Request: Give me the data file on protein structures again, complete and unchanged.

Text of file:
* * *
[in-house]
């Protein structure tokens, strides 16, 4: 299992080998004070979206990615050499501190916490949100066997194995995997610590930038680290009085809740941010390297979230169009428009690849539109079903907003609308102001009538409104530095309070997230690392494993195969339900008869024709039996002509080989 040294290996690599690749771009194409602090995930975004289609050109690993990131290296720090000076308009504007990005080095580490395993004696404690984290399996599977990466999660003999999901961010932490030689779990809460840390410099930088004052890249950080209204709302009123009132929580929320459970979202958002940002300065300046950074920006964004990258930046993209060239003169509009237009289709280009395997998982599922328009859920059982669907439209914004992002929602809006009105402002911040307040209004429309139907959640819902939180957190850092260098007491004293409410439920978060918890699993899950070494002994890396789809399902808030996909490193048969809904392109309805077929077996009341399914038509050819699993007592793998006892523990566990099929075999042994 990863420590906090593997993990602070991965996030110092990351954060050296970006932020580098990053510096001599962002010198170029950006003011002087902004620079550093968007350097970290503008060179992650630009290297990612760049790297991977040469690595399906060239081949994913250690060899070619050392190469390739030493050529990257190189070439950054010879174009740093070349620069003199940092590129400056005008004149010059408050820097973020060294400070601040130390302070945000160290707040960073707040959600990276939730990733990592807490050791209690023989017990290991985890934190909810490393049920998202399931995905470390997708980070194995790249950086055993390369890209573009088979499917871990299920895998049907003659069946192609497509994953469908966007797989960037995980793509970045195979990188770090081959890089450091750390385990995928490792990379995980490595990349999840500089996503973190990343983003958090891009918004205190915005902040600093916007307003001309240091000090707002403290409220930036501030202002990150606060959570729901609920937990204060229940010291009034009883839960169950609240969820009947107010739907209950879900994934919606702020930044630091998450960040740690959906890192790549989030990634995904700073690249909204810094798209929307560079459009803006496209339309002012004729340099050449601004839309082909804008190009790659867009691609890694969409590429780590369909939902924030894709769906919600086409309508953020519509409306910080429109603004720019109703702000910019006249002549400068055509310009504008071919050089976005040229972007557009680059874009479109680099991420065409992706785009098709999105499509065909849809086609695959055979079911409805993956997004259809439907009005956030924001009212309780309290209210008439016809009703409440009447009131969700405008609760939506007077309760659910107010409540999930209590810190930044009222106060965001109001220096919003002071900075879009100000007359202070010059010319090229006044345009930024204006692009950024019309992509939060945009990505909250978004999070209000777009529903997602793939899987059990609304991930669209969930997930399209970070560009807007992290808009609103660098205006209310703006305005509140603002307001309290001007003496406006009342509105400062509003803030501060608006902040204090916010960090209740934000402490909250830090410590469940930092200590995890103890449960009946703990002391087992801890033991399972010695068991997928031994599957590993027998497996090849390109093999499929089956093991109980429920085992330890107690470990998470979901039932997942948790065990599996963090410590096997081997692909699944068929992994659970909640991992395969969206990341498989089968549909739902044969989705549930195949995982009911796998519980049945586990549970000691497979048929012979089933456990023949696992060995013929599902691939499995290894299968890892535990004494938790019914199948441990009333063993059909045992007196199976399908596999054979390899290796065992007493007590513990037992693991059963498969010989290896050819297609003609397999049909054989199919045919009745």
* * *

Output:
[in-house]
């Protein structure tokens, strides 16, 4: 299992080998004070979206990615050499501190916490949100066997194995995997610590930038680290009085809740941010390297979230169009428009690849539109079903907003609308102001009538409104530095309070997230690392494993195969339900008869024709039996002509080989 040294290996690599690749771009194409602090995930975004289609050109690993990131290296720090000076308009504007990005080095580490395993004696404690984290399996599977990466999660003999999901961010932490030689779990809460840390410099930088004052890249950080209204709302009123009132929580929320459970979202958002940002300065300046950074920006964004990258930046993209060239003169509009237009289709280009395997998982599922328009859920059982669907439209914004992002929602809006009105402002911040307040209004429309139907959640819902939180957190850092260098007491004293409410439920978060918890699993899950070494002994890396789809399902808030996909490193048969809904392109309805077929077996009341399914038509050819699993007592793998006892523990566990099929075999042994 990863420590906090593997993990602070991965996030110092990351954060050296970006932020580098990053510096001599962002010198170029950006003011002087902004620079550093968007350097970290503008060179992650630009290297990612760049790297991977040469690595399906060239081949994913250690060899070619050392190469390739030493050529990257190189070439950054010879174009740093070349620069003199940092590129400056005008004149010059408050820097973020060294400070601040130390302070945000160290707040960073707040959600990276939730990733990592807490050791209690023989017990290991985890934190909810490393049920998202399931995905470390997708980070194995790249950086055993390369890209573009088979499917871990299920895998049907003659069946192609497509994953469908966007797989960037995980793509970045195979990188770090081959890089450091750390385990995928490792990379995980490595990349999840500089996503973190990343983003958090891009918004205190915005902040600093916007307003001309240091000090707002403290409220930036501030202002990150606060959570729901609920937990204060229940010291009034009883839960169950609240969820009947107010739907209950879900994934919606702020930044630091998450960040740690959906890192790549989030990634995904700073690249909204810094798209929307560079459009803006496209339309002012004729340099050449601004839309082909804008190009790659867009691609890694969409590429780590369909939902924030894709769906919600086409309508953020519509409306910080429109603004720019109703702000910019006249002549400068055509310009504008071919050089976005040229972007557009680059874009479109680099991420065409992706785009098709999105499509065909849809086609695959055979079911409805993956997004259809439907009005956030924001009212309780309290209210008439016809009703409440009447009131969700405008609760939506007077309760659910107010409540999930209590810190930044009222106060965001109001220096919003002071900075879009100000007359202070010059010319090229006044345009930024204006692009950024019309992509939060945009990505909250978004999070209000777009529903997602793939899987059990609304991930669209969930997930399209970070560009807007992290808009609103660098205006209310703006305005509140603002307001309290001007003496406006009342509105400062509003803030501060608006902040204090916010960090209740934000402490909250830090410590469940930092200590995890103890449960009946703990002391087992801890033991399972010695068991997928031994599957590993027998497996090849390109093999499929089956093991109980429920085992330890107690470990998470979901039932997942948790065990599996963090410590096997081997692909699944068929992994659970909640991992395969969206990341498989089968549909739902044969989705549930195949995982009911796998519980049945586990549970000691497979048929012979089933456990023949696992060995013929599902691939499995290894299968890892535990004494938790019914199948441990009333063993059909045992007196199976399908596999054979390899290796065992007493007590513990037992693991059963498969010989290896050819297609003609397999049909054989199919045919009745």